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The English language arts and math standards are for grades K-12. Research from the early childhood and higher education communities also informed the development of the standards.
Common Core FAQ (continued) What does this work mean for students with disabilities and English language learners?
The Common Core State Standards give states the opportunity to share experiences and best practices, which can lead to an improved ability to serve young people with disabilities and English language learners. Additionally, the standards include information on application of the standards for these groups of students.
Why are the Common Core State Standards for just English language arts and math?
English language arts and math were the subjects chosen for the Common Core State Standards because they are areas upon which students build skill sets which are used in other subjects. They are also the subjects most frequently assessed for accountability purposes.
Implementation and Future Work What do the Common Core State Standards mean for students?
The standards provide clarity and consistency in what is expected of student learning across the country. This initiative helps provide all students with an equal opportunity for an education, regardless of where they live. The Common Core State Standards will not prevent different levels of achievement among students, but they will ensure more consistent exposure to materials and learning experiences through curriculum, instruction, and teacher preparation among other supports for student learning.
Does the federal government play a role in standards implementation?
The federal government had no role in the development of the Common Core State Standards and will not have a role in their implementation. The Common Core State Standards Initiative is a state-led effort that is not part of No Child Left Behind and adoption of the standards is in no way mandatory.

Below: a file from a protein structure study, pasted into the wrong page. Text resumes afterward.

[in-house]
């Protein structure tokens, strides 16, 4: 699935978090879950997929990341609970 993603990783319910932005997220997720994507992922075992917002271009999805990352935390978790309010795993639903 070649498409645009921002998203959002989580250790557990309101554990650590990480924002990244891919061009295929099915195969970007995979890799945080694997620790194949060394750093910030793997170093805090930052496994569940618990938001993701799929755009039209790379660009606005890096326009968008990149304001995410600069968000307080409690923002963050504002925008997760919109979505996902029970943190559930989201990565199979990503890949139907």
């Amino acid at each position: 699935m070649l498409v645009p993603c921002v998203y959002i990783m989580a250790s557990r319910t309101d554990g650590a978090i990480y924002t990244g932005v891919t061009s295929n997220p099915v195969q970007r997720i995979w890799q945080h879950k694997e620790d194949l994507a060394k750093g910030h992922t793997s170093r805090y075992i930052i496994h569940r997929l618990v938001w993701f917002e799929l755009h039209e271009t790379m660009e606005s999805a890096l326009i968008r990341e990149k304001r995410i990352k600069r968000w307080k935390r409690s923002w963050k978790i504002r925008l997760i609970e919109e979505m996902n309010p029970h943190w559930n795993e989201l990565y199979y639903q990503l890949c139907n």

Are there data collection requirements associated with the Common Core State Standards?
There are no data collection requirements of states adopting the CCSS. Standards define expectations for what students should know and be able to do by the end of each grade. Implementing the CCSS does not require data collection. The means of assessing students and the data that results from those assessments are up to the discretion of each state and are separate and unique from the CCSS.
Illinois Common Core Standards Illinois joined more than 40 states in a collaborative effort to raise learning standards and improve college and career readiness for all students, regardless of where they live. The new Common Core State Standards establish clear expectations for what students should learn in English language arts and mathematics at each grade level. The standards are high, clear, and uniform to ensure that students are prepared for success in college and the workforce.
By emphasizing depth over breadth, the Common Core ensures that students have comprehensive understanding of key concepts. Illinois adopted the Common Core in 2010 and teachers and administrators across the state are fully implementing the new standards during the 2013-14 school year. Many schools have already begun to incorporate elements of the new learning standards into their curricula. The Common Core determines what educators should teach, not how they should teach. Teachers will continue to have the freedom to tailor lesson plans to the individual needs of their students. The Common Core’s higher standards and emphasis on applying knowledge to real world situations will better prepare Illinois students for the challenges facing them after high school graduation.